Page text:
Food: () Eclectic international menu represents street food from five continents.

Service: () Casual counter orders, but service staff is very responsive to requests.

Atmosphere: () Spacious vibe reflects global values in music and decor.

More Info

Location: 937 NW Newport Ave., Bend

Hours: 11 a.m.-9 p.m. Sunday-Thursday, 11 a.m.-10 p.m. Friday and Saturday

Cuisine: International

Price range: Small plates $2 to $5, entrees $10 to $14

Credit cards: Discover, ­Mastercard, Visa

Kids’ menu: Tacos, veggies, rice bowl $2 to $4

Vegetarian and gluten-free menu: Curries, rice bowls and most Mexican dishes can be made meat-free

Alcoholic beverages: Full bar

Outdoor seating: Patio

Reservations: No

Contact: sporkbend.com or 541-390-0946

For more area restaurant reviews, visit bendbulletin.com/restaurants

In its five brick-and-mortar years on Bend’s west side, Spork has earned a reputation for its eclectic international menu — nurtured by locally sourced ingredients — and praise that has extended beyond Central Oregon and into national media.

Much of the credit for its continued success falls on the shoulders of executive chef and co-owner Jeff Hunt, whose continued world travels provide inspiration for a bill of fare that ranges from Mexican to Thai, West African to Korean to South American.

“It’s really just the stuff I like to eat,” said Hunt, 39, who in 2018 has visited Peru and Vietnam. “Nothing is authentic to a location, but I feel like we can execute the recipes really well, not disrespecting the roots of what we’re serving.”

Spork was launched nine years ago in a 1962 Airstream Tradewind trailer by Hunt, a veteran of several local kitchens, and partners Erica Reilly and Chris Lohrey, former owners of a downtown nightclub. “But given the economy, 2009 was not the time to put a big investment into a restaurant,” Hunt recalled. “We were able to do a trailer without assuming major risk.”

It quickly became a huge success, a ubiquitous presence at festivals and concerts throughout the region. Then in June 2013, with the economy on the upswing, the Spork team moved into a permanent space on Newport Avenue.

Even today, though, the menu reflects the restaurant’s origins. “A lot of it evolved from keeping things streamlined when we were doing the food cart thing,” Hunt said.

‘Bustling vibe’

A “spork” is a hybrid utensil that combines the scoop of a spoon with the tines of a fork. It is reflective of the cafe’s diverse offerings — many of which are consumed with neither spoon nor fork, but with chopsticks. A spork would not be an inappropriate vessel for dining here, either.

In this order-at-the-counter space, there’s a sense of street food moved inside. There’s also a feeling of community, where many neighborhood diners know or recognize one another and share tables in an atmosphere of world music, photos and decor as diverse as the food.

“I always wanted to create a bustling market vibe, even while putting hospitality first and foremost,” Hunt said.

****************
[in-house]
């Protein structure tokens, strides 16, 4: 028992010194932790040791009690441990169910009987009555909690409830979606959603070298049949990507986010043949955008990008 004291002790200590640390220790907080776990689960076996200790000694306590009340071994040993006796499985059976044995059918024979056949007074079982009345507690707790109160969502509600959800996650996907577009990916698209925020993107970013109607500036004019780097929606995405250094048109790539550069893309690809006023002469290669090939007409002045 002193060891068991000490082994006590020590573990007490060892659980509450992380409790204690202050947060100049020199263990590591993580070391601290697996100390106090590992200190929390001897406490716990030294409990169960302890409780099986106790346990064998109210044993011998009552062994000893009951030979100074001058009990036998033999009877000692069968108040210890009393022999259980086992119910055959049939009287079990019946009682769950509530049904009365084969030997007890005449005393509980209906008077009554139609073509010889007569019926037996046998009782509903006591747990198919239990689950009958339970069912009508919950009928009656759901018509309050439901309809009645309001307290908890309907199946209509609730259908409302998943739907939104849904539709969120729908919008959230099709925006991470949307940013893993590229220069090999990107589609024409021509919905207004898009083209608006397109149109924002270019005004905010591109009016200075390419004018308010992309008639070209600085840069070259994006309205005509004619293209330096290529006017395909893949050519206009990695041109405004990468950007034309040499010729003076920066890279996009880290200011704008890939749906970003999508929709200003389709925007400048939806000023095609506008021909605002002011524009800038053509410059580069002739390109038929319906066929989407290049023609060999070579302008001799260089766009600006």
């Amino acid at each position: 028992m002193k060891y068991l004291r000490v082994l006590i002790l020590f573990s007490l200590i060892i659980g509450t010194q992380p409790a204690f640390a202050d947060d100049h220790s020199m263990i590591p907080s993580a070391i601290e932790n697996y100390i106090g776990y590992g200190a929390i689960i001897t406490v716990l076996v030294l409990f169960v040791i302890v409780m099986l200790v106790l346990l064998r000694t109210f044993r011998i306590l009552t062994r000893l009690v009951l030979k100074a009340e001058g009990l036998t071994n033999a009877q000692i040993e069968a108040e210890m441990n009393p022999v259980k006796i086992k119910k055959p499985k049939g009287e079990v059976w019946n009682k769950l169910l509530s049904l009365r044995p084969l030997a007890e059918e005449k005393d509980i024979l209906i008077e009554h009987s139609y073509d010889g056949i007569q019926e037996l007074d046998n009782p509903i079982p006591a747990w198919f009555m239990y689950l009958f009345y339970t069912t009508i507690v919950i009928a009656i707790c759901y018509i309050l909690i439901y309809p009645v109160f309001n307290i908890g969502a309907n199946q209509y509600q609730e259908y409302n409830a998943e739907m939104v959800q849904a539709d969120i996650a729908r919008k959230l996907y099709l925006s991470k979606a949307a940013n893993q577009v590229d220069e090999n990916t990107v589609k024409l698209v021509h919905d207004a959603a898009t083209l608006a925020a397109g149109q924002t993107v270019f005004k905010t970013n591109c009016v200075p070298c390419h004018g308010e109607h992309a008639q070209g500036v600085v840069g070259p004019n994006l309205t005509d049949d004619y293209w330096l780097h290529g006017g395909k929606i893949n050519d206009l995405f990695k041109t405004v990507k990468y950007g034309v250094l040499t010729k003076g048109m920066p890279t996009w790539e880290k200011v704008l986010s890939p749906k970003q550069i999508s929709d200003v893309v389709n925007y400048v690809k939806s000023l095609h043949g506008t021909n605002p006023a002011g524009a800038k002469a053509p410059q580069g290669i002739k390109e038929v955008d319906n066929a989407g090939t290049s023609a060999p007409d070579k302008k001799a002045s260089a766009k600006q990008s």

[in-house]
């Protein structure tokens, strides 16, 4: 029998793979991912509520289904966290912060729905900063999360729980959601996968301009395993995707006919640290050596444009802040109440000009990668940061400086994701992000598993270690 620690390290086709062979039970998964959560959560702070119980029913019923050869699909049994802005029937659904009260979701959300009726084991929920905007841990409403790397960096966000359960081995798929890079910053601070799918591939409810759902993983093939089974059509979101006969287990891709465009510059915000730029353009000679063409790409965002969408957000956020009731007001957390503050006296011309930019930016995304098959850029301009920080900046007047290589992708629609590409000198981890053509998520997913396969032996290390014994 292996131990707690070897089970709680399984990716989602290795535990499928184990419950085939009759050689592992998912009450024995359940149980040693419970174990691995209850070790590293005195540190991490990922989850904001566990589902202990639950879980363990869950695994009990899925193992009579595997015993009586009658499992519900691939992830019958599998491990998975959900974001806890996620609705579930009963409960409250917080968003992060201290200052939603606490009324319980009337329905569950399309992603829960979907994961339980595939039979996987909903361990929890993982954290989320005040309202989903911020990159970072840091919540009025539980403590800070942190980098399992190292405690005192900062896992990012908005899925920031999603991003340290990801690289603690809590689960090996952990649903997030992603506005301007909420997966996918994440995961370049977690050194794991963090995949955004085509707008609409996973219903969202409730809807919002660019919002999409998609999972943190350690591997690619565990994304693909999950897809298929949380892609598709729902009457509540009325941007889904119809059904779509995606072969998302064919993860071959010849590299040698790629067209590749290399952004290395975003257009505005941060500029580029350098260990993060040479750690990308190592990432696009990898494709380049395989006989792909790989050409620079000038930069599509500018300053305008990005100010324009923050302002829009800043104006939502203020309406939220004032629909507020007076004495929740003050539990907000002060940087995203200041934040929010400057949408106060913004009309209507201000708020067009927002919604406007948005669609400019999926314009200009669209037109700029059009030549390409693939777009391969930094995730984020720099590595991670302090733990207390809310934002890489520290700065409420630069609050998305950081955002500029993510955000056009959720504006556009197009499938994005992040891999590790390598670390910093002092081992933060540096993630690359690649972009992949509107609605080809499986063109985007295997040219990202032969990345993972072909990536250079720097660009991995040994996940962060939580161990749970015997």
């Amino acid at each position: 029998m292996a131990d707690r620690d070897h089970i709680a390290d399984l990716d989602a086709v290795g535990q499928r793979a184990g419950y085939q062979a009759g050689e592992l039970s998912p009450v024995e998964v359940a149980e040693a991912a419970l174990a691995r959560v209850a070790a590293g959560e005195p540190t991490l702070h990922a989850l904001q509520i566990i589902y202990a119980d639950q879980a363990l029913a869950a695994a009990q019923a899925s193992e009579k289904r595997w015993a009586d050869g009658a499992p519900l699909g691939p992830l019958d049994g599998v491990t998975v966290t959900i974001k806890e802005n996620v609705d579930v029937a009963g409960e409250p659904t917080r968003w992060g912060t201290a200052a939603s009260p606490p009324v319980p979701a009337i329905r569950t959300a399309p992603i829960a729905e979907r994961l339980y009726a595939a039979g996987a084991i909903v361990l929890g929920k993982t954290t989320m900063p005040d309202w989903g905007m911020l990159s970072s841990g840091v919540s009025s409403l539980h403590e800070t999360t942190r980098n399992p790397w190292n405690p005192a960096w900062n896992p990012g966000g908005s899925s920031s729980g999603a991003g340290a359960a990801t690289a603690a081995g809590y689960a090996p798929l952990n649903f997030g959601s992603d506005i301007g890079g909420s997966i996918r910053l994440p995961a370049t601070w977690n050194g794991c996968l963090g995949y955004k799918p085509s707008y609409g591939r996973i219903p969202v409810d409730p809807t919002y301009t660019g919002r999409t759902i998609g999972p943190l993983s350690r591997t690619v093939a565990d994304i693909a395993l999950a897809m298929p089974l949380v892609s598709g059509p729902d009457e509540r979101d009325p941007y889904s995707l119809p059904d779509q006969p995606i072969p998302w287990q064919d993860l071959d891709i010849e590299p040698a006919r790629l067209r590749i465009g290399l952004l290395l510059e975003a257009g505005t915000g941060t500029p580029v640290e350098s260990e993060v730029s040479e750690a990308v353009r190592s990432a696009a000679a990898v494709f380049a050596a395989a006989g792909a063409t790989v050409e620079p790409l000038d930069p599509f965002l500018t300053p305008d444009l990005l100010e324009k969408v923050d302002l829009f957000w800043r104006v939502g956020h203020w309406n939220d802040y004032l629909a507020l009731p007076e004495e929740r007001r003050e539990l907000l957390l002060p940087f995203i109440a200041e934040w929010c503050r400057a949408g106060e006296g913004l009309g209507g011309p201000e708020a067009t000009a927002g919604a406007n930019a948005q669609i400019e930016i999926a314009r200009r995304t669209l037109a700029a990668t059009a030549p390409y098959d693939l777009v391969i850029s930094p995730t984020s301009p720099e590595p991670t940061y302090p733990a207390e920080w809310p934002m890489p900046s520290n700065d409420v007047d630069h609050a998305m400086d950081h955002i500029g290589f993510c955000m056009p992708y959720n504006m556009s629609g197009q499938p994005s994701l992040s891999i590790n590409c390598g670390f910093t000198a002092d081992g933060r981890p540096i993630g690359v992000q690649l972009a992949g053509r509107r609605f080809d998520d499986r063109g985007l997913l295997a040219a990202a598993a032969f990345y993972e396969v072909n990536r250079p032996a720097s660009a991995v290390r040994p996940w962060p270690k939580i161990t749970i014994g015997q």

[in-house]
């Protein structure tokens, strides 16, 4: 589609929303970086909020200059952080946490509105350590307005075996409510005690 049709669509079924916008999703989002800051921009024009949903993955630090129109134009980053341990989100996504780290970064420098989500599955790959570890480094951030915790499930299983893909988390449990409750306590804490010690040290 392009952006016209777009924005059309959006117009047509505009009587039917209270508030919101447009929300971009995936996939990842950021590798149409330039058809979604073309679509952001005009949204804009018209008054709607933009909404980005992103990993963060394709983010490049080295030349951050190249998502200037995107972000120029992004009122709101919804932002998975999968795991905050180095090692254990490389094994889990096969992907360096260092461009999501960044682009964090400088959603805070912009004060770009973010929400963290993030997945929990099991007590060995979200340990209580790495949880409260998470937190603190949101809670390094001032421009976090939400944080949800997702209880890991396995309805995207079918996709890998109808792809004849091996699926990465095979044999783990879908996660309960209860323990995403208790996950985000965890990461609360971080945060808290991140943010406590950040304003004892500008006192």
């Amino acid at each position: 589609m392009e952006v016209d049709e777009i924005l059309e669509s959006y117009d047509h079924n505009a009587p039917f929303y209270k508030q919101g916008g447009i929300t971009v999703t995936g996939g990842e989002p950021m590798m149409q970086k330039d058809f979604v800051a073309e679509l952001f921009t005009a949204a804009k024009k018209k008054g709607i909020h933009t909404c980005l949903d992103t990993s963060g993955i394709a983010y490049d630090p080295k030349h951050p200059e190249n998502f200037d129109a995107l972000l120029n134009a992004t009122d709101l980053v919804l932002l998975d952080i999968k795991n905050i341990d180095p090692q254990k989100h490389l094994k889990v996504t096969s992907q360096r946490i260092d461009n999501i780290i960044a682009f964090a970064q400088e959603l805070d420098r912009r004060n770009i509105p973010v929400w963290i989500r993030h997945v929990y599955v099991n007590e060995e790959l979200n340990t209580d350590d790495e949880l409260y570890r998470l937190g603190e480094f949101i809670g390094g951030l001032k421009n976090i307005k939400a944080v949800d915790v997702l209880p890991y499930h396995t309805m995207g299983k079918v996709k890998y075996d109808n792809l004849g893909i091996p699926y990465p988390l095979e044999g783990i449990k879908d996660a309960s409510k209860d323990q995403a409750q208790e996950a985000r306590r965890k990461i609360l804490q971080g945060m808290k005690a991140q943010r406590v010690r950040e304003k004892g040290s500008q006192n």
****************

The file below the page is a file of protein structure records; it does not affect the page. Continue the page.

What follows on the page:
An expansion in late 2015 addressed the complaints of some patrons that the space was noisy and table delivery of orders, especially during busy hours, was slow. “But not every dining experience has to be of the sit-down type,” Hunt said. “A lot of the food around the world is just coming off the street. And you can’t deny it keeps it a little bit cheaper.”

Eclectic fare

Indeed, nothing on the menu is priced higher than $14, the cost of grilled Korean short ribs, marinated in gochujang barbecue sauce. My dining companion and I saved that for another time. But on two recent visits, we’ve enjoyed these everyday dishes:

Pozole rojo (Mexican, $10), a delicious creamy stew of white corn kernels (hominy) in a chicken stock with tomatillos, cabbage, roasted guajillo peppers, radishes and other ingredients, including cilantro and cotija cheese. I find a dash of Cholula sauce goes a long way.

Lomo saltado (Peruvian, $12), a stir-fry of flank steak with red potatoes, sweet peppers, onions, grilled tomatoes and more, including a fried egg on a bed of rice.

Green curry (Thai, $13), with grilled seasonal vegetables in a coconut-milk stew. I enjoyed it with fried catfish, a change of pace from other options: chicken, pork belly and fried tofu.

As often as not, we will pass up the regular menu and order off the specials list, posted on a board suitable for a beach hut. These were some of our recent choices:

Agua chile (Latin American, $9), accorded the Spanish word for water (“agua”) because it features shrimp and sliced octopus. Similar to a ceviche, it featured cucumber, red onion and cilantro in a tongue-tingling verde (green chile) sauce.

Pork dan dan noodles (Szechuan Chinese, $10), tossed with minced pork and peanuts in a spicy chili oil.

Vegetable sides, including delicious grilled sweet corn ($5), wok-fried shiitake and straw mushrooms ($8) and Mala-fried cauliflower ($5).

Food culture

Hunt said his travels, to which he typically devotes several weeks in spring and fall, most typically take him to South and East Asia and to Latin America.

However, he’s looking forward to an October visit to Portugal, the Basque Country of Spain and northern Morocco.

“I travel mostly to recalibrate my palate,” Hunt said, suggesting that he doesn’t tinker much with his menu at Spork. “I’m a fan of watching the food culture, from the street to the high-end restaurants.”

To that end, he credits the late food journalist Anthony Bourdain with having led him in his career direction. “From ‘Kitchen Confidential’ to ‘Parts Unknown,’ I wouldn’t be here if it wasn’t for all the things that he did,” Hunt said.

— John Gottberg Anderson can be reached at janderson@bendbulletin.com .